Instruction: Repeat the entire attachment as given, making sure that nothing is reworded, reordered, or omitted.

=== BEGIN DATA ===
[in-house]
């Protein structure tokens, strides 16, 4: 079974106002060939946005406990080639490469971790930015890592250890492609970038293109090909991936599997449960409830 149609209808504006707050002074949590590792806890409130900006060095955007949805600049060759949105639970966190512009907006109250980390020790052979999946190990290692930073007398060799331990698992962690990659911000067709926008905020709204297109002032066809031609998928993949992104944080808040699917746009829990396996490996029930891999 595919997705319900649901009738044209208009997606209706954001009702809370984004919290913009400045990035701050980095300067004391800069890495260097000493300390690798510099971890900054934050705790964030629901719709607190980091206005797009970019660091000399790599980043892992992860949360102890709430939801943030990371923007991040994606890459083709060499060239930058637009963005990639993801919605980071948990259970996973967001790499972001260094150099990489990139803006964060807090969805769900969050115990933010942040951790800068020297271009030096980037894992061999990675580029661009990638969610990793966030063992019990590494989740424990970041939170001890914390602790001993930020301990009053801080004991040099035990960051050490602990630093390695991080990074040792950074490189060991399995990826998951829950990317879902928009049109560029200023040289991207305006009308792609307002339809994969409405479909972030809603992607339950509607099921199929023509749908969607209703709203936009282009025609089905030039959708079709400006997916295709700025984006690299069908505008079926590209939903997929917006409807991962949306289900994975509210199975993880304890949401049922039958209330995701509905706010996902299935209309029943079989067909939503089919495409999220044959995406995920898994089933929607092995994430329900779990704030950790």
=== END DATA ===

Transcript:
[in-house]
């Protein structure tokens, strides 16, 4: 079974106002060939946005406990080639490469971790930015890592250890492609970038293109090909991936599997449960409830 149609209808504006707050002074949590590792806890409130900006060095955007949805600049060759949105639970966190512009907006109250980390020790052979999946190990290692930073007398060799331990698992962690990659911000067709926008905020709204297109002032066809031609998928993949992104944080808040699917746009829990396996490996029930891999 595919997705319900649901009738044209208009997606209706954001009702809370984004919290913009400045990035701050980095300067004391800069890495260097000493300390690798510099971890900054934050705790964030629901719709607190980091206005797009970019660091000399790599980043892992992860949360102890709430939801943030990371923007991040994606890459083709060499060239930058637009963005990639993801919605980071948990259970996973967001790499972001260094150099990489990139803006964060807090969805769900969050115990933010942040951790800068020297271009030096980037894992061999990675580029661009990638969610990793966030063992019990590494989740424990970041939170001890914390602790001993930020301990009053801080004991040099035990960051050490602990630093390695991080990074040792950074490189060991399995990826998951829950990317879902928009049109560029200023040289991207305006009308792609307002339809994969409405479909972030809603992607339950509607099921199929023509749908969607209703709203936009282009025609089905030039959708079709400006997916295709700025984006690299069908505008079926590209939903997929917006409807991962949306289900994975509210199975993880304890949401049922039958209330995701509905706010996902299935209309029943079989067909939503089919495409999220044959995406995920898994089933929607092995994430329900779990704030950790």